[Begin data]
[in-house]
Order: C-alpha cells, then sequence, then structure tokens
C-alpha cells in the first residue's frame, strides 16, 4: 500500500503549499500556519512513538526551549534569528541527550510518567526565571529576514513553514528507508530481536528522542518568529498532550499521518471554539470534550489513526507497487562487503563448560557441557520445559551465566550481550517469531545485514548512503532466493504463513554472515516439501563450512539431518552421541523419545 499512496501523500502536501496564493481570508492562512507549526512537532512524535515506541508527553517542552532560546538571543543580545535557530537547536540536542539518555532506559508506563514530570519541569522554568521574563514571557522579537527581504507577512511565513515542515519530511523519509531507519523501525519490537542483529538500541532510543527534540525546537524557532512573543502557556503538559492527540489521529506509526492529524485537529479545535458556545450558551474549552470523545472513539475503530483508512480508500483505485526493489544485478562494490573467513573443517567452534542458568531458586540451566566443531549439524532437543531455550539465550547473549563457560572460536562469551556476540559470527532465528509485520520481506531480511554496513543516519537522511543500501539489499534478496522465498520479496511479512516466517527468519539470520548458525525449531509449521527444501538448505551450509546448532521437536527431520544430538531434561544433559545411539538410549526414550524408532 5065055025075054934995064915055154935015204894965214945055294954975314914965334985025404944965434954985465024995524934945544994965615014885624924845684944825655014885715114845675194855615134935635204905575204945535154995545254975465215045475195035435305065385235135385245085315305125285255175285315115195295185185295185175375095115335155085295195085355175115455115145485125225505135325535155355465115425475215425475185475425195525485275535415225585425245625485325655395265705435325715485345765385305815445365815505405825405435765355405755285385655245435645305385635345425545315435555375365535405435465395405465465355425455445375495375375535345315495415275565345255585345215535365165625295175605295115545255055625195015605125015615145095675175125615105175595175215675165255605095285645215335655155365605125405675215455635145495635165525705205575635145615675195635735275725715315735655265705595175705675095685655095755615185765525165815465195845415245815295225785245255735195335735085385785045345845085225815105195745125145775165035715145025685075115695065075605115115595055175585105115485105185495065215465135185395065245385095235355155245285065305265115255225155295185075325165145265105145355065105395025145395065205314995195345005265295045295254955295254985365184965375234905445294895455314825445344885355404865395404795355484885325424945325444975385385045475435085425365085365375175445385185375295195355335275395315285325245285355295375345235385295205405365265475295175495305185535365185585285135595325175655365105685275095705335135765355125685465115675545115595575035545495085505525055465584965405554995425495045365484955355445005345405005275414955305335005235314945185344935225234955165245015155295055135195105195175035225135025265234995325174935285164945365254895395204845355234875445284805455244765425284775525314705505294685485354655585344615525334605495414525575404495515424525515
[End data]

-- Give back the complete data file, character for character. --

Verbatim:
[in-house]
Order: C-alpha cells, then sequence, then structure tokens
C-alpha cells in the first residue's frame, strides 16, 4: 500500500503549499500556519512513538526551549534569528541527550510518567526565571529576514513553514528507508530481536528522542518568529498532550499521518471554539470534550489513526507497487562487503563448560557441557520445559551465566550481550517469531545485514548512503532466493504463513554472515516439501563450512539431518552421541523419545 499512496501523500502536501496564493481570508492562512507549526512537532512524535515506541508527553517542552532560546538571543543580545535557530537547536540536542539518555532506559508506563514530570519541569522554568521574563514571557522579537527581504507577512511565513515542515519530511523519509531507519523501525519490537542483529538500541532510543527534540525546537524557532512573543502557556503538559492527540489521529506509526492529524485537529479545535458556545450558551474549552470523545472513539475503530483508512480508500483505485526493489544485478562494490573467513573443517567452534542458568531458586540451566566443531549439524532437543531455550539465550547473549563457560572460536562469551556476540559470527532465528509485520520481506531480511554496513543516519537522511543500501539489499534478496522465498520479496511479512516466517527468519539470520548458525525449531509449521527444501538448505551450509546448532521437536527431520544430538531434561544433559545411539538410549526414550524408532 5065055025075054934995064915055154935015204894965214945055294954975314914965334985025404944965434954985465024995524934945544994965615014885624924845684944825655014885715114845675194855615134935635204905575204945535154995545254975465215045475195035435305065385235135385245085315305125285255175285315115195295185185295185175375095115335155085295195085355175115455115145485125225505135325535155355465115425475215425475185475425195525485275535415225585425245625485325655395265705435325715485345765385305815445365815505405825405435765355405755285385655245435645305385635345425545315435555375365535405435465395405465465355425455445375495375375535345315495415275565345255585345215535365165625295175605295115545255055625195015605125015615145095675175125615105175595175215675165255605095285645215335655155365605125405675215455635145495635165525705205575635145615675195635735275725715315735655265705595175705675095685655095755615185765525165815465195845415245815295225785245255735195335735085385785045345845085225815105195745125145775165035715145025685075115695065075605115115595055175585105115485105185495065215465135185395065245385095235355155245285065305265115255225155295185075325165145265105145355065105395025145395065205314995195345005265295045295254955295254985365184965375234905445294895455314825445344885355404865395404795355484885325424945325444975385385045475435085425365085365375175445385185375295195355335275395315285325245285355295375345235385295205405365265475295175495305185535365185585285135595325175655365105685275095705335135765355125685465115675545115595575035545495085505525055465584965405554995425495045365484955355445005345405005275414955305335005235314945185344935225234955165245015155295055135195105195175035225135025265234995325174935285164945365254895395204845355234875445284805455244765425284775525314705505294685485354655585344615525334605495414525575404495515424525515